Tuesday, January 11, 2011

Sambar- A South Indian Vegetable Stew

From: my Nana, transcribed by my father in an email

Sambar is best described as a lentil soup that is chock full of vegetables. It may be served over rice with other savory accompaniments such as a dry ground meat curry, meatballs, fried potatoes, sautéed shrimp, potato chips, fried fish etc. I especially love it with idlis or dosai accompanied with coconut or lentil chutney. All of these are (for me), quintessential Andhra flavors from my childhood. As far as I have tasted so far no restaurant can touch the flavors in this recipe for Sambar. Quite simply it is the best. This recipe was transcribed during a conversation with my mom. She is often imprecise about the amounts and tends to leave out certain ingredients at times.

Feel free to search the net for other recipes and modify the list of spices in the recipe or change the proportions to adjust the taste.

The key to making a good powder (podi in telugu) is to roast the spices individually as they all have different “burn” points. When mixed with some toasted urad dhal powder and salt the spice mixture makes a nice snack when mixed with some hot rice and butter. A squeeze of lime or lemon is optional.


Sambar Podi (or powder):

1 tablespoon Urad Dhal (pan roasted by itself)
1 tablespoon Channa Dhal (pan roasted by itself)
½ tablespoon black Mustard seeds (pan roasted by itself)
1 tablespoon Cumin (Jeera) seeds (pan roasted by itself)
8 tablespoon Coriander (Dhania) seeds (pan roasted by themselves)
Several dried red chilies to taste (pan roasted by themselves)
½ teaspoon Asafoetida (Hing)
1 teaspoon Fenugreek (Methi) seeds (pan roasted by themselves)

Procedure for the podi:
Dry roast all the ingredients one at a time till they are a golden brown color and start to be aromatic. Grind to a fine powder and mix them together thoroughly. Store the podi in a tightly closed jar in the fridge. It will keep for several months. Mix with some finely shredded, unsweetened, coconut before using in the Sambar


1 to 2 cups of Toor or Moong (red) lentils
Salt to taste
1 teaspoon Cumin seeds
Lemon Juice or Tamarind pulp (the latter is better particularly if home made)
2 to 3 Onions chopped into large pieces (you can use little pearl onions whole as well)
4 to 6 radishes sliced
1 or 2 carrots sliced
2 to 3 cups of vegetables chopped: Okra (frozen is OK), Eggplant (Brinjal, Baingan or Vankaaya), Zuchini, Opo squash, Drumsticks (Munaga Kaaya, not chicken – check your Indian store) and other vegetables that can stand up to cooking and not fall apart.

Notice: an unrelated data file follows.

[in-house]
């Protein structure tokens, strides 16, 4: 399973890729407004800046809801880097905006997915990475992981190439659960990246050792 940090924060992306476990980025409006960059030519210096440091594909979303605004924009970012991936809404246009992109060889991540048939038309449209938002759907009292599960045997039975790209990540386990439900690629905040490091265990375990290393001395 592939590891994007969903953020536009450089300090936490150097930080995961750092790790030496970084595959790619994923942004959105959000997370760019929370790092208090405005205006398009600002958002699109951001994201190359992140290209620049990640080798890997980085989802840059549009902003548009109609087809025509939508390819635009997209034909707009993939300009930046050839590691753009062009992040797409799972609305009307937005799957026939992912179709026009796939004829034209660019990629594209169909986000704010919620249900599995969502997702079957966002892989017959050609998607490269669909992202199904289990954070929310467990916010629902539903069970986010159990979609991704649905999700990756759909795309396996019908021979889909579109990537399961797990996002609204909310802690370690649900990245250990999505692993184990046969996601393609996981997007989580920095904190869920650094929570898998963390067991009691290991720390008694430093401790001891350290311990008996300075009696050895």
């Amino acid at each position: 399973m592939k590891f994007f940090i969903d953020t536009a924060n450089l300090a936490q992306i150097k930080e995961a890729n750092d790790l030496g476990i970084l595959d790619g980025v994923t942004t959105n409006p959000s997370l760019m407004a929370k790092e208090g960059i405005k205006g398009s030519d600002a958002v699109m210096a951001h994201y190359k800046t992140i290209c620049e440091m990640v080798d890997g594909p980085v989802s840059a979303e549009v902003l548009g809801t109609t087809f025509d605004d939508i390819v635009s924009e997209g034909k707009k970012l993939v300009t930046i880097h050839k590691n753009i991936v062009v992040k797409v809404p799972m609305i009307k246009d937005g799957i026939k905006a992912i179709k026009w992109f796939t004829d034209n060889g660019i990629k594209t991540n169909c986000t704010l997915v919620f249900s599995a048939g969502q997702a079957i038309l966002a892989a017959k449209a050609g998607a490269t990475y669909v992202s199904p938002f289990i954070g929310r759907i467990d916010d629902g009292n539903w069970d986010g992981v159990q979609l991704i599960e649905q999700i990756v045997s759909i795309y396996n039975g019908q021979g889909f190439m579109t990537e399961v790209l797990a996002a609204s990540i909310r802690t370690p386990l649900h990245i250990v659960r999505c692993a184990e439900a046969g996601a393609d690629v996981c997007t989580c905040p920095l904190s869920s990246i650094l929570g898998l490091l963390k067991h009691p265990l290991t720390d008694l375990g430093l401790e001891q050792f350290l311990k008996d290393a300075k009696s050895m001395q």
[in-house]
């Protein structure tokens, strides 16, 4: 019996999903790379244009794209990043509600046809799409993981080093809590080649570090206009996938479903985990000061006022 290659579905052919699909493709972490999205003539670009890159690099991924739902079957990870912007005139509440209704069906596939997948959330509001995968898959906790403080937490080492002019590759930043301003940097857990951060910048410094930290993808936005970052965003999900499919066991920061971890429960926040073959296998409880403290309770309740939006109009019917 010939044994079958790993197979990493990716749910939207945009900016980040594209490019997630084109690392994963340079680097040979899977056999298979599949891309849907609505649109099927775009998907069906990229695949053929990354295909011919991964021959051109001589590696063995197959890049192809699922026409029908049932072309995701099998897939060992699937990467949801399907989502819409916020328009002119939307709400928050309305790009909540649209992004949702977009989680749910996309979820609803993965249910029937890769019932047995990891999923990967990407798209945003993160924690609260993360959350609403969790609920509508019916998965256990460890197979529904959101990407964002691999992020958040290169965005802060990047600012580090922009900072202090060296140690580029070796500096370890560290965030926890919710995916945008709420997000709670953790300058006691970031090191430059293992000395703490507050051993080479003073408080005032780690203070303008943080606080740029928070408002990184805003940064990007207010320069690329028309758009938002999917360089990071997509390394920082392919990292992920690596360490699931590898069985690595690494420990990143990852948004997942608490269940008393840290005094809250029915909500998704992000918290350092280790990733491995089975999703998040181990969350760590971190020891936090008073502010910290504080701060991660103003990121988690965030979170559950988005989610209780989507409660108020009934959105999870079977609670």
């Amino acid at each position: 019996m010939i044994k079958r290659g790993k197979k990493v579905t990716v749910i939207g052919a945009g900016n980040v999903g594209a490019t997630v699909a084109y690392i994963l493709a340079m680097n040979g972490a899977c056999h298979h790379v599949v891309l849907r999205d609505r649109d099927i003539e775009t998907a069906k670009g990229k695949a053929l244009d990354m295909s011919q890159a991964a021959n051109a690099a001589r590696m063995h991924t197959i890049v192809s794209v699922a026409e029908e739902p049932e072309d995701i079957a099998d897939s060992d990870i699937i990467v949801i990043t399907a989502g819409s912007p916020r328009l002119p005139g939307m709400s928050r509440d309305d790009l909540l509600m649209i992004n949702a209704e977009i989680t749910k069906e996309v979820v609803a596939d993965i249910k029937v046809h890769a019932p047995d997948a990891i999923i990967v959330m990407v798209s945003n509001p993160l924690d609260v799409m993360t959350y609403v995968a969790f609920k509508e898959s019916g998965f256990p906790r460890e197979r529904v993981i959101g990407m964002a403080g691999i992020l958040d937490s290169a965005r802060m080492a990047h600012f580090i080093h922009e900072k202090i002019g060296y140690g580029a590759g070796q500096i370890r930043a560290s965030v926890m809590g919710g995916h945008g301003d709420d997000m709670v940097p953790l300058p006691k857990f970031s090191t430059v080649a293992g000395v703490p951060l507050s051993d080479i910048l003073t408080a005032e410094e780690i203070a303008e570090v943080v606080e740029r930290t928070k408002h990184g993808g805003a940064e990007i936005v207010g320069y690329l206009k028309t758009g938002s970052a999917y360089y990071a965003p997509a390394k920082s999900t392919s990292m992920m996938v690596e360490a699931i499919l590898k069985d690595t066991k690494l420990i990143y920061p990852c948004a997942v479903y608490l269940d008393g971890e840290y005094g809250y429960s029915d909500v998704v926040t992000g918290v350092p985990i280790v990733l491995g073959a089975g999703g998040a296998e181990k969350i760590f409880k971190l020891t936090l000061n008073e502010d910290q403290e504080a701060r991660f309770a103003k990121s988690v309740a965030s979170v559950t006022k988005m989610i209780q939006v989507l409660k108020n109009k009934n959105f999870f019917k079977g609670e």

2 tomatoes chopped
½ to 1 cup Coriander leaves (Dhania, Kothamary)

Talimpu or Tadaka (tempering):

2 to 3 tablespoons of Canola or other oil that can stand high temperatures
1 or 2 dried red chilies
1 or 2 cloves of garlic (I like to sliver mine)
1 or 2 teaspoons of Black Mustard seeds
¼ to ½ teaspoon of Asafoetida (Hing)
A generous amount (scant handful) of Curry leaves (Kurvepakku)

Wet Ingredients:
Cook the red Dhal in sufficient water to result in a thick, runny slurry with salt and some cumin seeds and the onions (a little extra garlic at this point couldn’t hurt either). When the dhal is cooked add the vegetables in order of toughness and cook till they are tender. The order is important if the vegetables are to have the desired consistency: very tender but not completely mushy. Add the Sambar powder, tamarind (or lemon juice) and coriander leaves to the hot mixture and set aside. You can cool the mixture and freeze portions at this point if you want to use them later.

This process of tempering is a basic Andhra cooking technique that is used in many recipes. Organize yourself with all the ingredients pre-measured and ready for use at a moments notice. It is really easy to burn this mixture if you have to divert you attention for even a few seconds. Keep anything that is wet away from the hot oil.

In a separate sauce pan heat the oil and fry the red chilies till they are dark brown. When the start to turn color add the brown mustard seeds and fry till they pop like popcorn. At this point add the garlic and continue till the garlic is golden brown. Add the Hing and curry leaves and fry for a little while (10 to 30 seconds). Pour the contents of the sauce pan into the dhal mixture. Be careful. There will be a little explosion of sorts. Rinse out the sauce pan with some of the Dhal mixture to get all of the flavors out.

Correct the saltiness and sourness to your taste.

Serve your Sambar with hot rice and savory things as suggested above (even potato chips or deep fried fish work well). Sambar is absolutely essential with Iddlis or Dosai.

Don't know what Iddlis or Dosai are? Well that is a whole'nother post.


cara said...

I'm going to try to make this...Olivia and I order it at the vegan restaurant we go to all the time!

anita said...

Really? That's so awesome that you guys know what sambar is!

I've only ever had it at my grandparents house so wasn't sure how many other people out there had tried it.

I'm going to try making this too, it's so warm and sour and i love how you can put whatever vegetables you want in it!